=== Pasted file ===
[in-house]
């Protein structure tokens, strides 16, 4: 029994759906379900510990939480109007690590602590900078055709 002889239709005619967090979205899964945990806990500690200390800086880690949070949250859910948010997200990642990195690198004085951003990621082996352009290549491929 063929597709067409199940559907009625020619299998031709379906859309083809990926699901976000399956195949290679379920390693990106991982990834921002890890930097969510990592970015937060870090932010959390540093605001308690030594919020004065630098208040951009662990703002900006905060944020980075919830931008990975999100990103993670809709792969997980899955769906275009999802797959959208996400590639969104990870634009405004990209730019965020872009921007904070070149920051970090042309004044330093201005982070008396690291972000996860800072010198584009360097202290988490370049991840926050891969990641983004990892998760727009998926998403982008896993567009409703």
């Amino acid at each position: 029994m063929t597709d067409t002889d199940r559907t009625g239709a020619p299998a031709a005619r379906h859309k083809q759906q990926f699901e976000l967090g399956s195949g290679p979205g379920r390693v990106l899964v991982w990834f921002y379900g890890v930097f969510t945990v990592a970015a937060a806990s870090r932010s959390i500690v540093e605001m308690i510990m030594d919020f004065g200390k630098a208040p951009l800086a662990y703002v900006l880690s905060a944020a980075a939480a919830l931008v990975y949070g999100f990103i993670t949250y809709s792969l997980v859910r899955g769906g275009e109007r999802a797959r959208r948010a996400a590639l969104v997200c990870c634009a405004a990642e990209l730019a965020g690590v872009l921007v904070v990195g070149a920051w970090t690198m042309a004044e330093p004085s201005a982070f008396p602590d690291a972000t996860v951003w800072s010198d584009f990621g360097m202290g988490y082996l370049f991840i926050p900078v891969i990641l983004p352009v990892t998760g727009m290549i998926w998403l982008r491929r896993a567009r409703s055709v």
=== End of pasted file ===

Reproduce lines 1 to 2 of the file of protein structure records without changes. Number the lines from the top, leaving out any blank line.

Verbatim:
[in-house]
């Protein structure tokens, strides 16, 4: 029994759906379900510990939480109007690590602590900078055709 002889239709005619967090979205899964945990806990500690200390800086880690949070949250859910948010997200990642990195690198004085951003990621082996352009290549491929 063929597709067409199940559907009625020619299998031709379906859309083809990926699901976000399956195949290679379920390693990106991982990834921002890890930097969510990592970015937060870090932010959390540093605001308690030594919020004065630098208040951009662990703002900006905060944020980075919830931008990975999100990103993670809709792969997980899955769906275009999802797959959208996400590639969104990870634009405004990209730019965020872009921007904070070149920051970090042309004044330093201005982070008396690291972000996860800072010198584009360097202290988490370049991840926050891969990641983004990892998760727009998926998403982008896993567009409703």